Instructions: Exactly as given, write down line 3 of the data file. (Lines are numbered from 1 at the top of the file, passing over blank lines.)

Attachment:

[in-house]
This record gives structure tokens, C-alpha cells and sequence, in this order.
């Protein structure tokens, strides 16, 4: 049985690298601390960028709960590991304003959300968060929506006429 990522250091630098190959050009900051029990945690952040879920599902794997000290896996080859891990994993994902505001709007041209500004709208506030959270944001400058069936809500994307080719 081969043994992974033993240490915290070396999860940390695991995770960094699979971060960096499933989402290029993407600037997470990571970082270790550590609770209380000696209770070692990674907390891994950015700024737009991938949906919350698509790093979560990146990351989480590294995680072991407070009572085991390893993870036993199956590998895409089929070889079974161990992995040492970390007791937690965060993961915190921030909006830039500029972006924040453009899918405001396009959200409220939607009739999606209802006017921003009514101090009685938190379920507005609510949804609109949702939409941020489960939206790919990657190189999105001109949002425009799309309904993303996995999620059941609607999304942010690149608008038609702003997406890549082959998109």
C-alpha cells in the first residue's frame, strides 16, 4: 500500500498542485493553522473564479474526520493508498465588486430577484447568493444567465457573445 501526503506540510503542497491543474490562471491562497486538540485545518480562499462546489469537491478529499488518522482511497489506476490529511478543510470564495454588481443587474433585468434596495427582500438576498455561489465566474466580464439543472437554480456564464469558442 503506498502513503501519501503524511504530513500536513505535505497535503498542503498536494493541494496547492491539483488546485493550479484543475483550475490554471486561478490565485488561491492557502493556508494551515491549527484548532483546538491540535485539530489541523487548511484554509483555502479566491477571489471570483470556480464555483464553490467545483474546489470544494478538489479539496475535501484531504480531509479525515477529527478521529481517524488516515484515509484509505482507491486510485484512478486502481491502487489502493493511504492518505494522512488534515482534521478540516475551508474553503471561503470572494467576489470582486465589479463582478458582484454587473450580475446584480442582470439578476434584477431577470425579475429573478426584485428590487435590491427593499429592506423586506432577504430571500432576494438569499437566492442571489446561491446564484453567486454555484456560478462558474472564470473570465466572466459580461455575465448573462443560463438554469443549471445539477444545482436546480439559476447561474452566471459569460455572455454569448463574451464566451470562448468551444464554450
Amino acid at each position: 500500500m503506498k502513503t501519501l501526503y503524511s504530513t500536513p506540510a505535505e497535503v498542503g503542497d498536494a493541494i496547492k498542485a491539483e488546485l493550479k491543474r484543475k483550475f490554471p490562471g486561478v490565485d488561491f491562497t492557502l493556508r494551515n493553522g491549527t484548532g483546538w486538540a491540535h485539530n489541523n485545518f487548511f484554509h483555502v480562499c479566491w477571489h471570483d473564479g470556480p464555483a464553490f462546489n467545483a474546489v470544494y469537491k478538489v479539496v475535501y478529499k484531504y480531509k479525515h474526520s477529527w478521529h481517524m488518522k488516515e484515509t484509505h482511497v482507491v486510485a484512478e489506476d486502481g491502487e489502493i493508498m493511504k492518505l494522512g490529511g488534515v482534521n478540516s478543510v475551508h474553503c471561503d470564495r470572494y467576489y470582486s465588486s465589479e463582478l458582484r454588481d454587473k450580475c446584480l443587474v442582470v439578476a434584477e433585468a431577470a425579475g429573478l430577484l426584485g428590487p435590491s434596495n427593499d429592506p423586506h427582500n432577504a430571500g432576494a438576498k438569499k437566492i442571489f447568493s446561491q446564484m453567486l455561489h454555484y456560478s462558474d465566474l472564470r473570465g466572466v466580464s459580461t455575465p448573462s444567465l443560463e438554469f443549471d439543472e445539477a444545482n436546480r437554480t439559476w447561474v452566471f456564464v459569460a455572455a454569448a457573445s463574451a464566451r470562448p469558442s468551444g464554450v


């Protein structure tokens, strides 16, 4: 049985690298601390960028709960590991304003959300968060929506006429 990522250091630098190959050009900051029990945690952040879920599902794997000290896996080859891990994993994902505001709007041209500004709208506030959270944001400058069936809500994307080719 081969043994992974033993240490915290070396999860940390695991995770960094699979971060960096499933989402290029993407600037997470990571970082270790550590609770209380000696209770070692990674907390891994950015700024737009991938949906919350698509790093979560990146990351989480590294995680072991407070009572085991390893993870036993199956590998895409089929070889079974161990992995040492970390007791937690965060993961915190921030909006830039500029972006924040453009899918405001396009959200409220939607009739999606209802006017921003009514101090009685938190379920507005609510949804609109949702939409941020489960939206790919990657190189999105001109949002425009799309309904993303996995999620059941609607999304942010690149608008038609702003997406890549082959998109």